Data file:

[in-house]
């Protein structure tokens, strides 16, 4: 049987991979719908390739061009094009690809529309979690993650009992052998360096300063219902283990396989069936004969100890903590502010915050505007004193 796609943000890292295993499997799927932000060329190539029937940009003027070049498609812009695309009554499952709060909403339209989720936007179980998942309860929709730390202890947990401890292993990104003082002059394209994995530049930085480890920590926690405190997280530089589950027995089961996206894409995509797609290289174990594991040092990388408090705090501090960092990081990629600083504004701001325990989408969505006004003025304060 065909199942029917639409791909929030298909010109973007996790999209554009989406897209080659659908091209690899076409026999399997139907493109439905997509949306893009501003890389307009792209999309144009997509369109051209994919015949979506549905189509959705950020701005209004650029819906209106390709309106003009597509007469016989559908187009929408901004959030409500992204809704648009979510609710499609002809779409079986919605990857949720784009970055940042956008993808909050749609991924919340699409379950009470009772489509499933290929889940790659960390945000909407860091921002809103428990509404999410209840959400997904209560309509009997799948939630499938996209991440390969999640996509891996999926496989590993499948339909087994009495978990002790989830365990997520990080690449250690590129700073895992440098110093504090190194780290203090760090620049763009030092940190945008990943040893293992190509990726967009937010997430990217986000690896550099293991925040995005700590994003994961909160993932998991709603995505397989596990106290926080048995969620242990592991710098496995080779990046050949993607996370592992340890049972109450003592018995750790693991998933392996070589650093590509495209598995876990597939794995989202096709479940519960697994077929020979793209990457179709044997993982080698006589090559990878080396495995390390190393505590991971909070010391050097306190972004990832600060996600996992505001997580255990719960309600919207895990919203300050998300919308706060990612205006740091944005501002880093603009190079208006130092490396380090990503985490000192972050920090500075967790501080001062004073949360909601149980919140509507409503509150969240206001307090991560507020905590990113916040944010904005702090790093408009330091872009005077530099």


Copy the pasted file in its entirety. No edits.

[in-house]
């Protein structure tokens, strides 16, 4: 049987991979719908390739061009094009690809529309979690993650009992052998360096300063219902283990396989069936004969100890903590502010915050505007004193 796609943000890292295993499997799927932000060329190539029937940009003027070049498609812009695309009554499952709060909403339209989720936007179980998942309860929709730390202890947990401890292993990104003082002059394209994995530049930085480890920590926690405190997280530089589950027995089961996206894409995509797609290289174990594991040092990388408090705090501090960092990081990629600083504004701001325990989408969505006004003025304060 065909199942029917639409791909929030298909010109973007996790999209554009989406897209080659659908091209690899076409026999399997139907493109439905997509949306893009501003890389307009792209999309144009997509369109051209994919015949979506549905189509959705950020701005209004650029819906209106390709309106003009597509007469016989559908187009929408901004959030409500992204809704648009979510609710499609002809779409079986919605990857949720784009970055940042956008993808909050749609991924919340699409379950009470009772489509499933290929889940790659960390945000909407860091921002809103428990509404999410209840959400997904209560309509009997799948939630499938996209991440390969999640996509891996999926496989590993499948339909087994009495978990002790989830365990997520990080690449250690590129700073895992440098110093504090190194780290203090760090620049763009030092940190945008990943040893293992190509990726967009937010997430990217986000690896550099293991925040995005700590994003994961909160993932998991709603995505397989596990106290926080048995969620242990592991710098496995080779990046050949993607996370592992340890049972109450003592018995750790693991998933392996070589650093590509495209598995876990597939794995989202096709479940519960697994077929020979793209990457179709044997993982080698006589090559990878080396495995390390190393505590991971909070010391050097306190972004990832600060996600996992505001997580255990719960309600919207895990919203300050998300919308706060990612205006740091944005501002880093603009190079208006130092490396380090990503985490000192972050920090500075967790501080001062004073949360909601149980919140509507409503509150969240206001307090991560507020905590990113916040944010904005702090790093408009330091872009005077530099």